There is a new threat to your safety on the prowl. It does not hurt you physically but can maim you professionally. It cannot kill you but can slay your business in one fell swoop. Assaults and attacks on your business in cyber space are more commonplace now and, therefore, to be guarded against with more care and cunning. In its least obtrusive form it can cause disruption, in its most debilitating form it can hold your business to ransom and wreak havoc.
Travel businesses are increasingly relying on digital information systems and other online processes and threats in cyberspace are appearing with costly consequences. Unless adequate pre-emptive measures are taken, the risk of a security breach will not spare any business with an online presence.
The message from recent hacking cases in the travel industry are emphatic that the digital age presents immense opportunities for the travel industry, but also inherent risks. In Hong Kong, three cyber-attacks on mid-scale travel agencies have sounded an alarm for agents to take cybersecurity seriously or run the risk of losing their client databases through invasive disruption by hackers.
In 2016, JTB, InterContinental Hotels Group, HEI Hotels & Resorts and Dallas-based Omni Hotels & Resorts were hacked. Last year, the website of the Association of British Travel Agents (ABTA) and a reservation system of Sabre Hospitality Solutions were also attacked.
Alice Chan, executive director of the Travel Industry Council of Hong Kong, said: “The recent cyberattacks on travel agents have definitely created a sense of crisis for our members. In this digital age, to be cyber-vigilant is of paramount importance for all industries that are in possession of customer data, because they have a duty to protect the data privacy of their customers. It is also most undesirable for their business operations to be disrupted by such attacks.”
Cyberattacks are on the rise and it is obvious that growing reliance on IT increases vulnerability. The susceptibility of businesses to such attacks is existent for any business that uses incoming and outgoing emails, a client database, a payment system gateway for online payment and smartphone access to company resources.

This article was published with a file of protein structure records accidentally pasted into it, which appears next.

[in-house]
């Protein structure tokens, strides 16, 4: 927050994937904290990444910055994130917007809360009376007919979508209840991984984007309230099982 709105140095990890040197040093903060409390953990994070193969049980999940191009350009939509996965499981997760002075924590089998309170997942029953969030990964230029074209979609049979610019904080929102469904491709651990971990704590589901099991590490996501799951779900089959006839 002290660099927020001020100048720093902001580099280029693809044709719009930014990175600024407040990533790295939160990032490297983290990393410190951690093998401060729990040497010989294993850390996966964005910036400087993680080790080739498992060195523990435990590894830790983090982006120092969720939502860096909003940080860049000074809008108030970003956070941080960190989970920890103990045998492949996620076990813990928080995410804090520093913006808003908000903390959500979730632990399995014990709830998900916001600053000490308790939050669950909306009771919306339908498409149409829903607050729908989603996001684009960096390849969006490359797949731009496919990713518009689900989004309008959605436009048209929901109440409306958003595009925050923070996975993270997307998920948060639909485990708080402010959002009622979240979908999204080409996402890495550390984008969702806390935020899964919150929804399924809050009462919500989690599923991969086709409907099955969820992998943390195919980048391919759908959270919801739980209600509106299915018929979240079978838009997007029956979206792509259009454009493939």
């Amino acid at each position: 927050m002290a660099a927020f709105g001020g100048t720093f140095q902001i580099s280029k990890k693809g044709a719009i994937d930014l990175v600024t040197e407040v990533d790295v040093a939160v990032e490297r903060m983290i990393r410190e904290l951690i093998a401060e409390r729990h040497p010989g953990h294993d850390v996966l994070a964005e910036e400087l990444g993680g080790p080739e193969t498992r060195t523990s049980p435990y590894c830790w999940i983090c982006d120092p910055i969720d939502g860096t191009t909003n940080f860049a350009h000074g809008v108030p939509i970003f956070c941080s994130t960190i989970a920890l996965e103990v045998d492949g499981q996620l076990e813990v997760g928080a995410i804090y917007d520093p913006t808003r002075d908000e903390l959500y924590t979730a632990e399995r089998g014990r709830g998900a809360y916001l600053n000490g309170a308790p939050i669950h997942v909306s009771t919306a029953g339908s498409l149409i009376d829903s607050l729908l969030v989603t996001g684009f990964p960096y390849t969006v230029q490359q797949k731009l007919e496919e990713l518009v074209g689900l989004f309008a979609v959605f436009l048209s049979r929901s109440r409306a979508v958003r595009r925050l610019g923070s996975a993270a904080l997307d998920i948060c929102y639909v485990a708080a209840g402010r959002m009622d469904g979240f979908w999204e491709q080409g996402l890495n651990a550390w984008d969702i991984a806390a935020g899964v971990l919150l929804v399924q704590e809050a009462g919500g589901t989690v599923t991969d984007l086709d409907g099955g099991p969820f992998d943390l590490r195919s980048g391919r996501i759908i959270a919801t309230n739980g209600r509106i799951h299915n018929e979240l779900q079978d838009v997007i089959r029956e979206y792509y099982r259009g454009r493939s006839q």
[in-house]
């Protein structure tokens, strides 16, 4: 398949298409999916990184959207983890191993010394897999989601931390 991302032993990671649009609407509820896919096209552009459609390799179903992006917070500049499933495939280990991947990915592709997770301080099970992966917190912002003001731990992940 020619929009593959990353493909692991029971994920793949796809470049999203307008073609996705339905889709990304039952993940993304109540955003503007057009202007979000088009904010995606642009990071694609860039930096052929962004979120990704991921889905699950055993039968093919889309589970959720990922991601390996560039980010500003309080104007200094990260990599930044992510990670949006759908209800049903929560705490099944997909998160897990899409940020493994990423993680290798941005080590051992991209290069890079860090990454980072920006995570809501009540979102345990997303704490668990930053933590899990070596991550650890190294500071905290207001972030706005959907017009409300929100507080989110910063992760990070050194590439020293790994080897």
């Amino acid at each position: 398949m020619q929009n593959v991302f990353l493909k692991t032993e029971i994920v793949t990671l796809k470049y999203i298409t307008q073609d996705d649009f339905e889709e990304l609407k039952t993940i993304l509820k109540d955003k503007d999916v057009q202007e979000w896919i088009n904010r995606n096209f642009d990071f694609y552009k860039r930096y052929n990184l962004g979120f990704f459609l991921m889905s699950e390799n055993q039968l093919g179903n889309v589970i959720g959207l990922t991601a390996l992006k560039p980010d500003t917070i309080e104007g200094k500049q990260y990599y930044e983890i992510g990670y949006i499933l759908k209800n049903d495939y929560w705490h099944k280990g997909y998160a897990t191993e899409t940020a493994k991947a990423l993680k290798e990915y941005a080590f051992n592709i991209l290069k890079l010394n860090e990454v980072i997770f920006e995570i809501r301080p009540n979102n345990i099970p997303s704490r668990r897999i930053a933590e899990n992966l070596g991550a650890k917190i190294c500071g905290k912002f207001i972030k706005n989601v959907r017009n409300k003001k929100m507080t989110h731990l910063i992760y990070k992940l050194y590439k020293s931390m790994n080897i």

I believe that other than making continuous efforts to stay vigilant and prevent such cyber invasion, travel businesses must devise methods of recovery and restoration of data in order to avoid or minimise the inevitability of having to suspend services temporarily where income will be affected. In terms of third party liability, if it involves large amounts of personal information of clients or business partners, these parties may sue the company. Therefore, upholding the integrity of their information systems is of paramount importance and specialist insurance policies are available.
Amidst the taking of stock of cyber risks, the small-scale operator seems to be unaffected as they do not perceive their businesses to be targets. Anjani Kumar Dhanuka, director of Aircom Travels, said: “We don’t plan to build any powerful website with online storage due to costly installation and maintenance. Frankly, I find it risky to store clients’ information in the cloud so our data is kept in hard disks without online access.” It is true that cybersecurity investments are costlier for smaller businesses.
Apart from periodic reviews of a system, backups are vital and that may necessitate outsourcing to skilled technology vendors. Associations, too, must come forward to educate agents. The importance of cybersecurity must be embedded within the company’s culture and processes and staff cooperation should sought be sought to prevent cyberattack.
The European Union’s General Data Protection Regulation (GDPR) came into force on Friday May 25. Part of the mission of GDPR is to make the data held by vendors more secure and many countries outside of Europe are adopting the regulation as the gold standard of data collection and storage. If your business stores data for European customers or suppliers, you could be subject to EU prosecution – whether you are based in India or Australia. Adopting good practice to prevent cyber attack may protect your business but, more importantly, it may protect you from a fine of to 20 million Euros.
You have been warned.
I defined the EU’s General Data Protection Regulation (GDPR) and its implications on businesses dealing with clients in the EU in my last blog. I pointed out that being in India does not remove you from its jurisdiction. The EU’s reach is long and the massive potential fines pose an existential threat to most small […]
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